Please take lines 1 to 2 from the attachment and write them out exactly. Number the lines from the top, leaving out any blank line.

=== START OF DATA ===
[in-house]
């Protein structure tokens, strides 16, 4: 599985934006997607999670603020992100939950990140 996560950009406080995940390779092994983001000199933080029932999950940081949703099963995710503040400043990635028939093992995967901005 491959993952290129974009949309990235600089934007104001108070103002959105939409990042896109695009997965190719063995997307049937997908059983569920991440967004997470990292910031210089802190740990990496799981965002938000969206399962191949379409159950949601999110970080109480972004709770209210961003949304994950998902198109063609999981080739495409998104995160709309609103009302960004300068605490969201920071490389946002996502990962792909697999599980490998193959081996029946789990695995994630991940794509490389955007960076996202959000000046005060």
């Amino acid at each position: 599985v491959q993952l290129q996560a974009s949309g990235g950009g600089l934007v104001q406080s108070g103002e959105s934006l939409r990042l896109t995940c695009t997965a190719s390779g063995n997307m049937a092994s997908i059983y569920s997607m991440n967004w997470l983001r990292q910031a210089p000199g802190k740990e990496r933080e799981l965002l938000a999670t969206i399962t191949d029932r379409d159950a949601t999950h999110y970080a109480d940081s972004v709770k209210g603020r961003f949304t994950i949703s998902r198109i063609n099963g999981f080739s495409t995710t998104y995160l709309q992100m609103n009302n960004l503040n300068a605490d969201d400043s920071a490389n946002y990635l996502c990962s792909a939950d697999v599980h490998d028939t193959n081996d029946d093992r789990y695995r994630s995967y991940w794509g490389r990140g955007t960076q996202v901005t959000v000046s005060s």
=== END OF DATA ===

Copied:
[in-house]
């Protein structure tokens, strides 16, 4: 599985934006997607999670603020992100939950990140 996560950009406080995940390779092994983001000199933080029932999950940081949703099963995710503040400043990635028939093992995967901005 491959993952290129974009949309990235600089934007104001108070103002959105939409990042896109695009997965190719063995997307049937997908059983569920991440967004997470990292910031210089802190740990990496799981965002938000969206399962191949379409159950949601999110970080109480972004709770209210961003949304994950998902198109063609999981080739495409998104995160709309609103009302960004300068605490969201920071490389946002996502990962792909697999599980490998193959081996029946789990695995994630991940794509490389955007960076996202959000000046005060």